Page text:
Most Premier League weekends this season have had a number of big VAR calls, and the one just past was no different.
At this point in the season, refereeing decisions are more important than ever, having a huge impact on how things play out at both ends of the table in fights for the title, the top four and survival.
That only makes VAR calls more controversial, and there was controversy of such a nature across the weekend’s games.
Wolves were left fuming by the officiating in their 4-2 defeat to Leeds, while Tottenham incurred the wrath of Antonio Conte after a late penalty helped Southampton nick a point.
Here are the controversial decisions from the weekend analysed and what key figures had to say afterwards.
The weekend’s action kicked off with Nottingham Forest vs Newcastle on Friday night and so too did the weekend’s VAR discourse.
The away side won 2-1, grabbing a 93rd-minute winner, but their victory could have been far more comfortable if Elliot Anderson’s goal hadn’t been controversially ruled out just after the hour mark.
The 20-year-old thought he’d given his side the lead with his first Premier League goal when he headed in, but Paul Tierney was told to check on the VAR monitor for an offside and ultimately disallowed the goal.
Sean Longstaff was offside when Alexander Isak initially tried to cross the ball and a block from a Forest defender deflected it into his path for him to give it back to the striker who set up the goal.
Despite the fact Longstaff didn’t receive the ball directly from his team-mate, Tierney ruled the touch from the defender was a deflection of the initial pass and that the Newcastle man was therefore offside.
It’s a decision that many felt was the wrong one, with Alan Shearer calling it “pathetic” and Gary Neville saying it was “bizarre”, while Eddie Howe was left confused.
“I’m not sure what happened there, I’ve got no idea,” said the manager. “I was surprised to see the referee go over to the screen and make that decision and that call.”
The match between Wolves and Leeds was one of the most important of the season for both sides, very much being a relegation six-pointer.
After going behind early on, Wolves felt they should have had a penalty when Nelson Semedo was challenged by Junior Firpo inside the box, but referee Michael Salisbury waved play on and VAR upheld his decision, despite the fact replays showed the defender missed the ball and tripped his opponent.
Another questionable call was made towards the end of the first half when Craig Dawson was only shown a yellow for a challenge on Jack Harrison that many believed warranted a red card given his studs were up.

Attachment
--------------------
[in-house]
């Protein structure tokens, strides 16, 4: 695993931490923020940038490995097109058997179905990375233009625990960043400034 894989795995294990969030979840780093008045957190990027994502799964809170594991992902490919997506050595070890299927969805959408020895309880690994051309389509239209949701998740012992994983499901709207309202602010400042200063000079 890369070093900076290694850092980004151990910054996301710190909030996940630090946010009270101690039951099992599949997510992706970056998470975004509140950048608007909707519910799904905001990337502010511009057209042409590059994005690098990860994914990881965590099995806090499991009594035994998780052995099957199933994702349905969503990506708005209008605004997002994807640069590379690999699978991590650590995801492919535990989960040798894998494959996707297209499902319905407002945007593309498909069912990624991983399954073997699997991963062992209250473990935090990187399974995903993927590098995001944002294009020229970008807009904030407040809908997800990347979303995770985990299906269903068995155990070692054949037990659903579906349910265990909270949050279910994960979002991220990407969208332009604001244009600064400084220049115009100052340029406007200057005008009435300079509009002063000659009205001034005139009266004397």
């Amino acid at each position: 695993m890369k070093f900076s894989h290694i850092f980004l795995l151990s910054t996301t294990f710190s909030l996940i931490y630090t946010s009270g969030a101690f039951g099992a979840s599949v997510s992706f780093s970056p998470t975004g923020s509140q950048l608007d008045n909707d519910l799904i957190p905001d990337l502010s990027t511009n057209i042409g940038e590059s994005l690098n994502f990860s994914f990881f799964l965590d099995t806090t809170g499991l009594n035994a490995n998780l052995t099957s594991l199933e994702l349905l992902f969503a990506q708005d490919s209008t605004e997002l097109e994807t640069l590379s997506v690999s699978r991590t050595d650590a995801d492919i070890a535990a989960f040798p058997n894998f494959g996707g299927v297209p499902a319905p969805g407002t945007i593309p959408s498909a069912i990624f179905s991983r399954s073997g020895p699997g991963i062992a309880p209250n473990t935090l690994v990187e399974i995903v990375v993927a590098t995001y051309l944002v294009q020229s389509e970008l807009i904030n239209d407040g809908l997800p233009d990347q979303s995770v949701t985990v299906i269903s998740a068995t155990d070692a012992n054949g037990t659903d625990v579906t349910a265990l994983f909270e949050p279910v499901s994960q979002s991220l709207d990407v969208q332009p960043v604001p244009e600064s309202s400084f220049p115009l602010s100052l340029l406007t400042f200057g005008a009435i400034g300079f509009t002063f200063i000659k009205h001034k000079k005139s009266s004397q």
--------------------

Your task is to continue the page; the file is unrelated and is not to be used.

That decision only got more confusing when team-mate Jonny had his yellow upgraded to a red by VAR for a similar challenge in the closing stages of the match, and that wasn’t the last contentious moment.
Rodrigo ended all hopes of a Wolves comeback when he made it 4-2 in the 97th minute, but it initially looked like the goal would be disallowed when Salisbury was called to the monitor to look at a pull on the shirt of Adama Traore in the build-up. Somewhat surprisingly, he stuck with his original decision, feeling it wasn’t a foul.
Speaking after the match, Wolves boss Julien Lopetegui was furious with the calls that had been made.
“We have been very unlucky,” said the Spaniard. “The referee decisions…it’s incredible, I could make a book. Maybe when you have the same mistakes a lot of times against you, it’s not balanced. If you can’t change the fairness, maybe we have to do better. I’m not waiting for apologies, I want fairness.”
Southampton snatched a crucial point against Tottenham courtesy of a 93rd-minute penalty from James Ward-Prowse, but whether a penalty should have been given has been hotly debated.
Referee Simon Hooper felt Spurs midfielder Pape Matar Sarr fouled Ainsley Maitland-Niles when he attempted to clear the ball and caught the Southampton man, but it wasn’t clear-cut by any means.
Sarr clearly had his eyes on the ball and Maitland-Niles came from behind to steal it from him just before he cleared it, jumping into the midfielder’s foot more than anything.
The contact was also relatively minor and arguably not enough to be considered a foul, but VAR upheld the original call nonetheless, which Antonio Conte felt was the wrong call, even if he preferred to focus more on his team’s issues.
“For the penalty for me, it was not a penalty,” he said. “I stop, we close the situation. The worst situation is what was happening on the pitch. What has been happening in the last few months, what is happening in my second season.”